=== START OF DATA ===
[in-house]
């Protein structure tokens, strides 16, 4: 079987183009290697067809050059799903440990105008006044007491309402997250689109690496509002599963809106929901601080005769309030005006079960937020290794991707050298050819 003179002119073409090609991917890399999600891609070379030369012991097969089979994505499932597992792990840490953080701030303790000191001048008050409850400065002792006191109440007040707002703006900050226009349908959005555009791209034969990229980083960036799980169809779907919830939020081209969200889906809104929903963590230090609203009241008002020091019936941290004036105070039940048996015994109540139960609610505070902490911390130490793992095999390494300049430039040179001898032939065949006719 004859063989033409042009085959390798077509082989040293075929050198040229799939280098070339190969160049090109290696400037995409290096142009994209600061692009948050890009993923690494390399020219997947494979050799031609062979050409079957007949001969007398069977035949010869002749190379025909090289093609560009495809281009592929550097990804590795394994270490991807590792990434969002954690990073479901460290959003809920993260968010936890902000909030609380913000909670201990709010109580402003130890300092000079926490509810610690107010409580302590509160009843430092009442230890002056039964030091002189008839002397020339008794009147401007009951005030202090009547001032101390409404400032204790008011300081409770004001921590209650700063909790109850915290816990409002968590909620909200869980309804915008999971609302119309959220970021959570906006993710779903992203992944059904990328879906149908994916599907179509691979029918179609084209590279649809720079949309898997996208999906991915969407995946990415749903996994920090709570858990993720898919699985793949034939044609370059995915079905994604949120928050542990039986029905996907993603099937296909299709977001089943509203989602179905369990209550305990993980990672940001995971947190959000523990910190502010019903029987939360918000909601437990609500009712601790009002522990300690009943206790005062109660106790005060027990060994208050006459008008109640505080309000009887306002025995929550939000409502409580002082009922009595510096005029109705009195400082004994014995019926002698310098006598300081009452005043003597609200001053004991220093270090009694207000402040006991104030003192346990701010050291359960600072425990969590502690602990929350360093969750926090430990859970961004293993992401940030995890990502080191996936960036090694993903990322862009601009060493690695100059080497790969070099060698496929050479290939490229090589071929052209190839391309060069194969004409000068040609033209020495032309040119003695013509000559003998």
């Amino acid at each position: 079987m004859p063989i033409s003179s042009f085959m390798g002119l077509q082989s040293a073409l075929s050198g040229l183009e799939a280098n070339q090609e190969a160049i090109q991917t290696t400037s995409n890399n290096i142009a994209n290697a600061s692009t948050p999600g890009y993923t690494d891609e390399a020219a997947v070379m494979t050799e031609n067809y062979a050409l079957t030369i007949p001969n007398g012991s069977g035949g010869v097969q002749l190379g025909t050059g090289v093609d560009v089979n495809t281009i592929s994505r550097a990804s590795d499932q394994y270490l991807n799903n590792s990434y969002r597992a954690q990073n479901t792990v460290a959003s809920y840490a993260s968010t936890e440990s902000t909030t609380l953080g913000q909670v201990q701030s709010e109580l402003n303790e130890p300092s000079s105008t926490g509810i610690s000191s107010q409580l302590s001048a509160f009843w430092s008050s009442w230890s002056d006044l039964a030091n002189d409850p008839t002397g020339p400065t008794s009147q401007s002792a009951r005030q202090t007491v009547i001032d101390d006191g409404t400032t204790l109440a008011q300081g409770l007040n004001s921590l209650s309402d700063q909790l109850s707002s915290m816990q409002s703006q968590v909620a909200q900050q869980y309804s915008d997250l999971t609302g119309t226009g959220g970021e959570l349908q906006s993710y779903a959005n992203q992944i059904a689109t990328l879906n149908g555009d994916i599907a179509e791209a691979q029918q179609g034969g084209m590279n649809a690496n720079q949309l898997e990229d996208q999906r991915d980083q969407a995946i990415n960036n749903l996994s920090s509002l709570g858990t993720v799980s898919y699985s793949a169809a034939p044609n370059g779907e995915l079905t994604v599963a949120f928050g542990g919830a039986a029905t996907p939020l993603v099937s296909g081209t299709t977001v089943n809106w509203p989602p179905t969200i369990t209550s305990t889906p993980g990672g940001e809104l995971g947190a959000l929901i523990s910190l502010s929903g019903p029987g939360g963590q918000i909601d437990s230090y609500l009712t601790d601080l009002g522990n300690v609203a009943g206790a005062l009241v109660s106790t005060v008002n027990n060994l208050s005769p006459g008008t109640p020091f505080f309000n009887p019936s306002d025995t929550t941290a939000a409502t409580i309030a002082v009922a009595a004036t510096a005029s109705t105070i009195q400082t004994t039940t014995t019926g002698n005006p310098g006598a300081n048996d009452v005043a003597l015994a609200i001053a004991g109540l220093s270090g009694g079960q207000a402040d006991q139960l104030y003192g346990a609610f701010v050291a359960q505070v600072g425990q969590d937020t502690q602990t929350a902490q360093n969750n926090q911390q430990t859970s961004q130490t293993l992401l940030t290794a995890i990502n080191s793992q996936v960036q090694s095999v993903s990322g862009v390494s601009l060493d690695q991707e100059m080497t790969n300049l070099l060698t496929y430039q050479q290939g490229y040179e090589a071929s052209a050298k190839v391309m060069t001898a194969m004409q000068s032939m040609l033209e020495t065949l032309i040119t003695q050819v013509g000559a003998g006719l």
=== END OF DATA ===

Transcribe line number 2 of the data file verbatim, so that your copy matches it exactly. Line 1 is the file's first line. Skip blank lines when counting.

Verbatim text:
């Protein structure tokens, strides 16, 4: 079987183009290697067809050059799903440990105008006044007491309402997250689109690496509002599963809106929901601080005769309030005006079960937020290794991707050298050819 003179002119073409090609991917890399999600891609070379030369012991097969089979994505499932597992792990840490953080701030303790000191001048008050409850400065002792006191109440007040707002703006900050226009349908959005555009791209034969990229980083960036799980169809779907919830939020081209969200889906809104929903963590230090609203009241008002020091019936941290004036105070039940048996015994109540139960609610505070902490911390130490793992095999390494300049430039040179001898032939065949006719 004859063989033409042009085959390798077509082989040293075929050198040229799939280098070339190969160049090109290696400037995409290096142009994209600061692009948050890009993923690494390399020219997947494979050799031609062979050409079957007949001969007398069977035949010869002749190379025909090289093609560009495809281009592929550097990804590795394994270490991807590792990434969002954690990073479901460290959003809920993260968010936890902000909030609380913000909670201990709010109580402003130890300092000079926490509810610690107010409580302590509160009843430092009442230890002056039964030091002189008839002397020339008794009147401007009951005030202090009547001032101390409404400032204790008011300081409770004001921590209650700063909790109850915290816990409002968590909620909200869980309804915008999971609302119309959220970021959570906006993710779903992203992944059904990328879906149908994916599907179509691979029918179609084209590279649809720079949309898997996208999906991915969407995946990415749903996994920090709570858990993720898919699985793949034939044609370059995915079905994604949120928050542990039986029905996907993603099937296909299709977001089943509203989602179905369990209550305990993980990672940001995971947190959000523990910190502010019903029987939360918000909601437990609500009712601790009002522990300690009943206790005062109660106790005060027990060994208050006459008008109640505080309000009887306002025995929550939000409502409580002082009922009595510096005029109705009195400082004994014995019926002698310098006598300081009452005043003597609200001053004991220093270090009694207000402040006991104030003192346990701010050291359960600072425990969590502690602990929350360093969750926090430990859970961004293993992401940030995890990502080191996936960036090694993903990322862009601009060493690695100059080497790969070099060698496929050479290939490229090589071929052209190839391309060069194969004409000068040609033209020495032309040119003695013509000559003998």